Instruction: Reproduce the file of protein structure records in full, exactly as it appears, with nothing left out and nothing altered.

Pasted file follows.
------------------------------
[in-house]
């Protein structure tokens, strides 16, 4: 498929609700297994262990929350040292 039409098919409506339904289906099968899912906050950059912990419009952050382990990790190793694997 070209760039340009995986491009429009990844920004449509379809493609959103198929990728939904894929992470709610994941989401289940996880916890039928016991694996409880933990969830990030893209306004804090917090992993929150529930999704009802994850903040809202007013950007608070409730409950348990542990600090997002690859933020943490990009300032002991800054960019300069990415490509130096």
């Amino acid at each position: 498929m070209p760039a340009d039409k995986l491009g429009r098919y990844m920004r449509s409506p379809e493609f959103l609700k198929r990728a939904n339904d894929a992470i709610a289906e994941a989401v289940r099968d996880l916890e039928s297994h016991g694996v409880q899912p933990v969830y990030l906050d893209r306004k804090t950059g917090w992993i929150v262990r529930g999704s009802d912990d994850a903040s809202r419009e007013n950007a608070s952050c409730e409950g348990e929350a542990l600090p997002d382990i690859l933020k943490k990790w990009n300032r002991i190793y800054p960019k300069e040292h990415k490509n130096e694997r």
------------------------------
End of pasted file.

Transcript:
[in-house]
């Protein structure tokens, strides 16, 4: 498929609700297994262990929350040292 039409098919409506339904289906099968899912906050950059912990419009952050382990990790190793694997 070209760039340009995986491009429009990844920004449509379809493609959103198929990728939904894929992470709610994941989401289940996880916890039928016991694996409880933990969830990030893209306004804090917090992993929150529930999704009802994850903040809202007013950007608070409730409950348990542990600090997002690859933020943490990009300032002991800054960019300069990415490509130096």
């Amino acid at each position: 498929m070209p760039a340009d039409k995986l491009g429009r098919y990844m920004r449509s409506p379809e493609f959103l609700k198929r990728a939904n339904d894929a992470i709610a289906e994941a989401v289940r099968d996880l916890e039928s297994h016991g694996v409880q899912p933990v969830y990030l906050d893209r306004k804090t950059g917090w992993i929150v262990r529930g999704s009802d912990d994850a903040s809202r419009e007013n950007a608070s952050c409730e409950g348990e929350a542990l600090p997002d382990i690859l933020k943490k990790w990009n300032r002991i190793y800054p960019k300069e040292h990415k490509n130096e694997r």